February 27, 2009
Briefing Note For Workshop XV
This Briefing Note has been prepared for Workshop XV of the 2009 European Business Summit. The workshop will run between 10.45 and 12.00 on Friday 27th March 2009. This Briefing Note has been prepared by INSEAD.
The session will be moderated by Bruno Lanvin, Executive Director, e-Lab, INSEAD.
Worldwide, knowledge is being seen as the basis of the next economic revolution. In Europe, this idea has been the core of the Union’s Lisbon Strategy of 2000. Eight years later, where are we, and how is the current crisis affecting the ways in which government, business and individuals look at ‘knowledge issues’ ? In particular, is the crisis making such issues look more remote from the daily concerns of decision makers ? Or, on the contrary, are they suddenly taking a new relevance, as a tool for survival and competitiveness ?
If indeed innovation is one of the ways through which Europe can carve its way out of the crisis, its human capital will be the main source of its future comparative advantages on the global scene. How prepared is Europe in this regard ? is it producing the skills and talents required ?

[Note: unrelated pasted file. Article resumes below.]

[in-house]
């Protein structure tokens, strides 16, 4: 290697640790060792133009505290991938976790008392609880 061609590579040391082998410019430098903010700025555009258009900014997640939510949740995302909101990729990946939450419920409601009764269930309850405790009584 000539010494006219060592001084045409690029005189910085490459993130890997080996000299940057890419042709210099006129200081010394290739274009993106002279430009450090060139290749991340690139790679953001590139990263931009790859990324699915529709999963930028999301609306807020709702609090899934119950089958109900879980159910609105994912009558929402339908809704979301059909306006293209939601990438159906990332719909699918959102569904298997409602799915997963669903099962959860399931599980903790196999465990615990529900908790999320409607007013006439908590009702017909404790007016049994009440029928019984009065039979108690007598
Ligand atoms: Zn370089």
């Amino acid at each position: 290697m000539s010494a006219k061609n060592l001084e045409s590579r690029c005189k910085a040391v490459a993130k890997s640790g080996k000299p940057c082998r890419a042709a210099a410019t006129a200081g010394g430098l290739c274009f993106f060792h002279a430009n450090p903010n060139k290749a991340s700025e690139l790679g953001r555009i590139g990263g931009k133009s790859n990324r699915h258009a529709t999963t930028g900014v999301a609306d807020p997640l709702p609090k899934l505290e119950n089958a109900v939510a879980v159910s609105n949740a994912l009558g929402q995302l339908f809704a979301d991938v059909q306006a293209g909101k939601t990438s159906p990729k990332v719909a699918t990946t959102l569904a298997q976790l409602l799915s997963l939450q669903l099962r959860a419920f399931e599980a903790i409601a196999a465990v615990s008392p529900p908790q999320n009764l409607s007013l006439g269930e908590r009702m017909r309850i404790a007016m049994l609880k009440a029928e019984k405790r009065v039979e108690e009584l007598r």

Looking at available data, the least that one can say is that European companies are concerned by the growing gap between the skills, talents and profiles they need on one hand, and the ability of Europe’s education system to produce them in sufficient numbers and at sufficient levels of quality. In some sectors, the lack of engineers, technicians, but also managers and entrepreneurs is striking.
At a more generic level, the younger generations shows diminishing interest for scientific studies, with a strong gender bias, as female students regard scientific careers as less promising.
Yet, a number of successful partnerships between government, business and the education sector show that this trend is not irreversible. How can such best practices be identified, scaled up and spread across Europe ? What kind of legal, regulatory, fiscal instruments would be required (if any) to support and encourage such efforts ?
These are some of the questions that should be addressed in this session.
2. Main Issues at the European Level
The inter-relationship between the issues of skills and innovation has a special relevance for Europe. Over the last eight years, the so-called ‘Lisbon approach’ has enhanced efforts to mobilize active economic and social forces around education, innovation and knowledge intensive sectors and activities such as information and communications technologies. At the same time, European institutions and national governments have pursued their efforts to deepen and strengthen a European social model whereby inequalities and exclusions are being addressed largely through higher levels of employability.